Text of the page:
• While average corporate giving in 2004 was estimated at 1.2% of pre-tax profits, averages can vary from company to company from as high as 18% to as low as 0.3%. Giving USA suggests that what is really important is what is done with the money. Contributions that are made strategically and relate to the corporation's business interests are more sustainable and often have a great impact on the community. The most important question to ask is not "how much?" but rather "what difference would we like to make, and why?"
      Source: Giving USA Annual Report for 2004, AAFRC Trust for Philanthropy (2005)
    • 75% of companies provide some level of cash contributions to support the community. 57% provide goods or services.
      Source: The State of Corporate Citizenship in the U.S. 2003-2004, The Center for Corporate Citizenship at Boston College, 2004

    Employee Volunteer Programs

    81% of respondents to the 2004 Cone Corporate Citizenship Study said that a company's commitment to social issues is important when they decide where to work. Employee volunteer programs are one way that companies can support social causes while subsequently motivating employees and improving loyalty, morale, and skill development.

  • Employees whose companies support social issues are 40% more likely to say they are proud of their company's values and nearly 25% more likely to be loyal to their employers than those whose companies do not have such programs.
    Source: 2002 Cone Corporate Citizenship Study, The Role of Cause Branding (2002)

  • "A survey of U.S. households finds individuals think more highly of companies that provide employee volunteers, loaned expertise, and active leadership to solve social problems than those that provide grant dollars."
    Source: Yankelovich (1999)

  • "Walker Information... found that a company's Community Engagement activities have a positive effect on the average employees' satisfaction and loyalty. In particular, a company's support of employee volunteerism is a key driver directly influencing employees' feelings about their jobs. For example, employees involved in employer-sponsored community events were 30% more likely to want to continue working for that company and help it be a success."
    Source: Simon Zadek and John Weiser, "Conversations with Disbelievers," (2000)

  • "A 1998 study by the Corporate Citizenship Company found that staff who participated in volunteer programs measured their competency gains with 'before and after' self-assessments. These staff assessed their performance as showing an overall improvement of 17 percent. The supervisors who assessed the same staff rated them as showing an overall improvement of 14 percent. Both findings compared favorably with the ratings of traditional training programs. The top three competencies showing the most development gain were communication skills, collaboration and team-working skills, and creative thinking skills."
    Source: Steve Rochlin, "Making the Business Case for Corporate Community Involvement," (2000)

  • "More than 50% of students would accept lower pay to work for a company they found socially responsible, according to a survey by the Cambridge, MA chapter of Students for Responsible Business, which surveyed students from the country's top business schools."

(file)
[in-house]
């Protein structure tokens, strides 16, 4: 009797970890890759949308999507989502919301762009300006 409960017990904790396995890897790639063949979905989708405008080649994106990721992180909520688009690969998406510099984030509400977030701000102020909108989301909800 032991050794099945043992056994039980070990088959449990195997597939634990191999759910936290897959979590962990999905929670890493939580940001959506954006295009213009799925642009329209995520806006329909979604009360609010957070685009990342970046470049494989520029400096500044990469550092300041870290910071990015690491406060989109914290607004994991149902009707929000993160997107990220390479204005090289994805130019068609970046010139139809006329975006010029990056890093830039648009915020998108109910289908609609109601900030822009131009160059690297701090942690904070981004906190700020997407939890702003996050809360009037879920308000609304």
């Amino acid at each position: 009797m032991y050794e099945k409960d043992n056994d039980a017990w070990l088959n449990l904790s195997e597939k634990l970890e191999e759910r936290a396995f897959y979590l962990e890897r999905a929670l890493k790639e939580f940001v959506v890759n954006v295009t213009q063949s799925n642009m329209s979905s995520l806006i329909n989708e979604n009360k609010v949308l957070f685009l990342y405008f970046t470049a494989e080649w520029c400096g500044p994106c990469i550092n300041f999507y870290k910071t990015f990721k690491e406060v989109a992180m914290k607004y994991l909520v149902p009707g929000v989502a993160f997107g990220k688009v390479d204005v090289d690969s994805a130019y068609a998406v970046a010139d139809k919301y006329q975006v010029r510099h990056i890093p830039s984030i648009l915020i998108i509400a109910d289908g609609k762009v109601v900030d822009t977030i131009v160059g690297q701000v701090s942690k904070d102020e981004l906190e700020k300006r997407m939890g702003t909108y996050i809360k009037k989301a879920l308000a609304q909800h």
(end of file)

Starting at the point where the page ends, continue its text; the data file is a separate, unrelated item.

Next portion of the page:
Source: Jeff Barbian, "The Charitable Worker," (2001)

    Education: A Noble Cause

  • Aligning with issues that matter most to their customers is a critical consideration for companies as they develop and maintain corporate citizenship programs. The following issues ranked at the top in this survey:
      1. Environment, Pollution
      2. Education
      3. Energy Conservation
      4. Human Rights (race, gender, lifestyle, etc.)
      5. Consumer Rights
    Source: 2004 Cone Corporate Citizenship Study, (2004)

  • What do you think is the most important problem facing this country today?
      Top non-economic problems
      1. Terrorism
      2. Education/poor education/access to education
      3. Poor healthcare
    Source: The Gallup Organization (May 2003)

  • 37% of U.S. households believe that companies should be held completely responsible for improving education/skills in their communities.
    Source: Environics and The Center for Corporate Citizenship at Boston College, CSR Monitor (2003)

  • For the tenth year in a row, K-12 education has been identified as the most critical societal issue of concern to companies. 48% of corporate support to communities went toward improving education.
    Source: Community Involvement Index 2004, The Center for Corporate Citizenship at Boston College, (2004)

  • Nearly a third of Americans think most highly of companies that support education, and 22% are most impressed by contributions to health causes. But in a survey by Hill and Knowlton and Yankelovich Partners, only 3% said support of the arts makes them think most favorably about a company.
    Source: The Wall Street Journal, "Good Corporate Citizens," (Sept. 9, 1999)

  • "The most effective way for an organization to demonstrate commitment to the community is through long-term support of youth activities, specifically education institutions."
    Source: "Building Loyalty through Community Relations, The Strategist Magazine," Dr. John A. Ledingham and Dr. Stephen D. Bruning, professors of Mass Media and Public Relations at Capital University, Ohio.